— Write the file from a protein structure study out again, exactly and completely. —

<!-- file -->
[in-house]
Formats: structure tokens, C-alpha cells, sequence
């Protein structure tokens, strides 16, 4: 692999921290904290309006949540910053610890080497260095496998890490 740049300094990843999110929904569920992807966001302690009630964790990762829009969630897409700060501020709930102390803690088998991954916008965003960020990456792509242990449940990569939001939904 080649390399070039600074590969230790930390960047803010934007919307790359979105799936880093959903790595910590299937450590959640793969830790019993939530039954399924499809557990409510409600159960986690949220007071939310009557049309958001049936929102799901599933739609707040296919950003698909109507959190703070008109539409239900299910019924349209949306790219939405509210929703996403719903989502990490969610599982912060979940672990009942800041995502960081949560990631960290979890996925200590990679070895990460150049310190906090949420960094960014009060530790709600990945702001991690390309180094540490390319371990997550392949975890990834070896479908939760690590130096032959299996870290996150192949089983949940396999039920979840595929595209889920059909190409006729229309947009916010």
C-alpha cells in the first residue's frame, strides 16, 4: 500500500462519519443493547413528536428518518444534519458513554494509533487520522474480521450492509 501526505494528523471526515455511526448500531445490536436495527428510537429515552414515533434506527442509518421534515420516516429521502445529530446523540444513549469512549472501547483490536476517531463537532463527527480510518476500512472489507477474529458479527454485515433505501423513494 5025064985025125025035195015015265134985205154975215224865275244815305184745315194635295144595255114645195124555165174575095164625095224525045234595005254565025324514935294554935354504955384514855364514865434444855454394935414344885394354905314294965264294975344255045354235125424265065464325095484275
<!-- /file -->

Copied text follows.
[in-house]
Formats: structure tokens, C-alpha cells, sequence
């Protein structure tokens, strides 16, 4: 692999921290904290309006949540910053610890080497260095496998890490 740049300094990843999110929904569920992807966001302690009630964790990762829009969630897409700060501020709930102390803690088998991954916008965003960020990456792509242990449940990569939001939904 080649390399070039600074590969230790930390960047803010934007919307790359979105799936880093959903790595910590299937450590959640793969830790019993939530039954399924499809557990409510409600159960986690949220007071939310009557049309958001049936929102799901599933739609707040296919950003698909109507959190703070008109539409239900299910019924349209949306790219939405509210929703996403719903989502990490969610599982912060979940672990009942800041995502960081949560990631960290979890996925200590990679070895990460150049310190906090949420960094960014009060530790709600990945702001991690390309180094540490390319371990997550392949975890990834070896479908939760690590130096032959299996870290996150192949089983949940396999039920979840595929595209889920059909190409006729229309947009916010």
C-alpha cells in the first residue's frame, strides 16, 4: 500500500462519519443493547413528536428518518444534519458513554494509533487520522474480521450492509 501526505494528523471526515455511526448500531445490536436495527428510537429515552414515533434506527442509518421534515420516516429521502445529530446523540444513549469512549472501547483490536476517531463537532463527527480510518476500512472489507477474529458479527454485515433505501423513494 5025064985025125025035195015015265134985205154975215224865275244815305184745315194635295144595255114645195124555165174575095164625095224525045234595005254565025324514935294554935354504955384514855364514865434444855454394935414344885394354905314294965264294975344255045354235125424265065464325095484275